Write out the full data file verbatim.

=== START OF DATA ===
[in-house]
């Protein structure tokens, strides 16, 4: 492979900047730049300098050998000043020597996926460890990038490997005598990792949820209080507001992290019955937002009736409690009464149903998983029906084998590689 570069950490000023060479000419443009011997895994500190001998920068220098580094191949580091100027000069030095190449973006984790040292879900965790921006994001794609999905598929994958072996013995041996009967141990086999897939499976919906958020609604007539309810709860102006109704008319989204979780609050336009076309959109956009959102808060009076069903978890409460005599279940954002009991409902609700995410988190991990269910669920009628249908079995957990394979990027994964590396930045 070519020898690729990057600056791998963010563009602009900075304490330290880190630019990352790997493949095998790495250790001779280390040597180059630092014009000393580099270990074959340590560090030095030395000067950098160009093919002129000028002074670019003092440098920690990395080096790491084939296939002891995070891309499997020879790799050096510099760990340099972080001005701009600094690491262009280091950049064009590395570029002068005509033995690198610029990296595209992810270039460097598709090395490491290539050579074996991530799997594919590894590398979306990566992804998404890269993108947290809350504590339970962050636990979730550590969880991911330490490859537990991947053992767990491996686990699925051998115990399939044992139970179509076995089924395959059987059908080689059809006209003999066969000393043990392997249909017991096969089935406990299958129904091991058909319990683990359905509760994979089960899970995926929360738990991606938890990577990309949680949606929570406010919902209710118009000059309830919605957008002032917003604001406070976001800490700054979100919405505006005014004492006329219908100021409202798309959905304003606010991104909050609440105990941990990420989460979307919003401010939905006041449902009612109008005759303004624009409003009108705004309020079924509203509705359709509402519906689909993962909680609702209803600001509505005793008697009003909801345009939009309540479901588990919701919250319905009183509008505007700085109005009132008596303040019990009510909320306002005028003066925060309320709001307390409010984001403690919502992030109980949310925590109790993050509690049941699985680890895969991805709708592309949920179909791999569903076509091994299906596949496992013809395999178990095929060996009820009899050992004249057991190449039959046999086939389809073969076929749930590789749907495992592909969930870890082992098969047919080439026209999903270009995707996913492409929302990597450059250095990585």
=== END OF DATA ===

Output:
[in-house]
């Protein structure tokens, strides 16, 4: 492979900047730049300098050998000043020597996926460890990038490997005598990792949820209080507001992290019955937002009736409690009464149903998983029906084998590689 570069950490000023060479000419443009011997895994500190001998920068220098580094191949580091100027000069030095190449973006984790040292879900965790921006994001794609999905598929994958072996013995041996009967141990086999897939499976919906958020609604007539309810709860102006109704008319989204979780609050336009076309959109956009959102808060009076069903978890409460005599279940954002009991409902609700995410988190991990269910669920009628249908079995957990394979990027994964590396930045 070519020898690729990057600056791998963010563009602009900075304490330290880190630019990352790997493949095998790495250790001779280390040597180059630092014009000393580099270990074959340590560090030095030395000067950098160009093919002129000028002074670019003092440098920690990395080096790491084939296939002891995070891309499997020879790799050096510099760990340099972080001005701009600094690491262009280091950049064009590395570029002068005509033995690198610029990296595209992810270039460097598709090395490491290539050579074996991530799997594919590894590398979306990566992804998404890269993108947290809350504590339970962050636990979730550590969880991911330490490859537990991947053992767990491996686990699925051998115990399939044992139970179509076995089924395959059987059908080689059809006209003999066969000393043990392997249909017991096969089935406990299958129904091991058909319990683990359905509760994979089960899970995926929360738990991606938890990577990309949680949606929570406010919902209710118009000059309830919605957008002032917003604001406070976001800490700054979100919405505006005014004492006329219908100021409202798309959905304003606010991104909050609440105990941990990420989460979307919003401010939905006041449902009612109008005759303004624009409003009108705004309020079924509203509705359709509402519906689909993962909680609702209803600001509505005793008697009003909801345009939009309540479901588990919701919250319905009183509008505007700085109005009132008596303040019990009510909320306002005028003066925060309320709001307390409010984001403690919502992030109980949310925590109790993050509690049941699985680890895969991805709708592309949920179909791999569903076509091994299906596949496992013809395999178990095929060996009820009899050992004249057991190449039959046999086939389809073969076929749930590789749907495992592909969930870890082992098969047919080439026209999903270009995707996913492409929302990597450059250095990585």